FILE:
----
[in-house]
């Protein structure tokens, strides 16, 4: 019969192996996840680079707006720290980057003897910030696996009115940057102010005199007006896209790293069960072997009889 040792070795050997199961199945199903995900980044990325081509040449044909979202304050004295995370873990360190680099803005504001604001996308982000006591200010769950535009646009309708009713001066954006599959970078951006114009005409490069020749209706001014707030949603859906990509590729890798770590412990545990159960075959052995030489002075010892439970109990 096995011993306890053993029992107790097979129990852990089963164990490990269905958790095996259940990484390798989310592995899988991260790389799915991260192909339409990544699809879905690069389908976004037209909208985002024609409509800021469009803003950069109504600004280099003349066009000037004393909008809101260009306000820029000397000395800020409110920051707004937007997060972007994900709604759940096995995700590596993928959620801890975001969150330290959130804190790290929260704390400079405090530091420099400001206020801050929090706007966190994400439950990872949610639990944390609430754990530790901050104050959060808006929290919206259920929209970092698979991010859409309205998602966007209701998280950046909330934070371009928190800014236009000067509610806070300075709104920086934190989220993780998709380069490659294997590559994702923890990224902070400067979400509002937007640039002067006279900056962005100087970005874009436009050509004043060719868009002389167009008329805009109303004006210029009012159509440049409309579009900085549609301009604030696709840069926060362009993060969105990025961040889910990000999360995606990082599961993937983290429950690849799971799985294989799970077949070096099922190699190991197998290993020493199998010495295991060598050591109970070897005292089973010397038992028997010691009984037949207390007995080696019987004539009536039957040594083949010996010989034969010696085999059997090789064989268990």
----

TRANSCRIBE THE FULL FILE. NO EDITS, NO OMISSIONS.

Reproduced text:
[in-house]
């Protein structure tokens, strides 16, 4: 019969192996996840680079707006720290980057003897910030696996009115940057102010005199007006896209790293069960072997009889 040792070795050997199961199945199903995900980044990325081509040449044909979202304050004295995370873990360190680099803005504001604001996308982000006591200010769950535009646009309708009713001066954006599959970078951006114009005409490069020749209706001014707030949603859906990509590729890798770590412990545990159960075959052995030489002075010892439970109990 096995011993306890053993029992107790097979129990852990089963164990490990269905958790095996259940990484390798989310592995899988991260790389799915991260192909339409990544699809879905690069389908976004037209909208985002024609409509800021469009803003950069109504600004280099003349066009000037004393909008809101260009306000820029000397000395800020409110920051707004937007997060972007994900709604759940096995995700590596993928959620801890975001969150330290959130804190790290929260704390400079405090530091420099400001206020801050929090706007966190994400439950990872949610639990944390609430754990530790901050104050959060808006929290919206259920929209970092698979991010859409309205998602966007209701998280950046909330934070371009928190800014236009000067509610806070300075709104920086934190989220993780998709380069490659294997590559994702923890990224902070400067979400509002937007640039002067006279900056962005100087970005874009436009050509004043060719868009002389167009008329805009109303004006210029009012159509440049409309579009900085549609301009604030696709840069926060362009993060969105990025961040889910990000999360995606990082599961993937983290429950690849799971799985294989799970077949070096099922190699190991197998290993020493199998010495295991060598050591109970070897005292089973010397038992028997010691009984037949207390007995080696019987004539009536039957040594083949010996010989034969010696085999059997090789064989268990």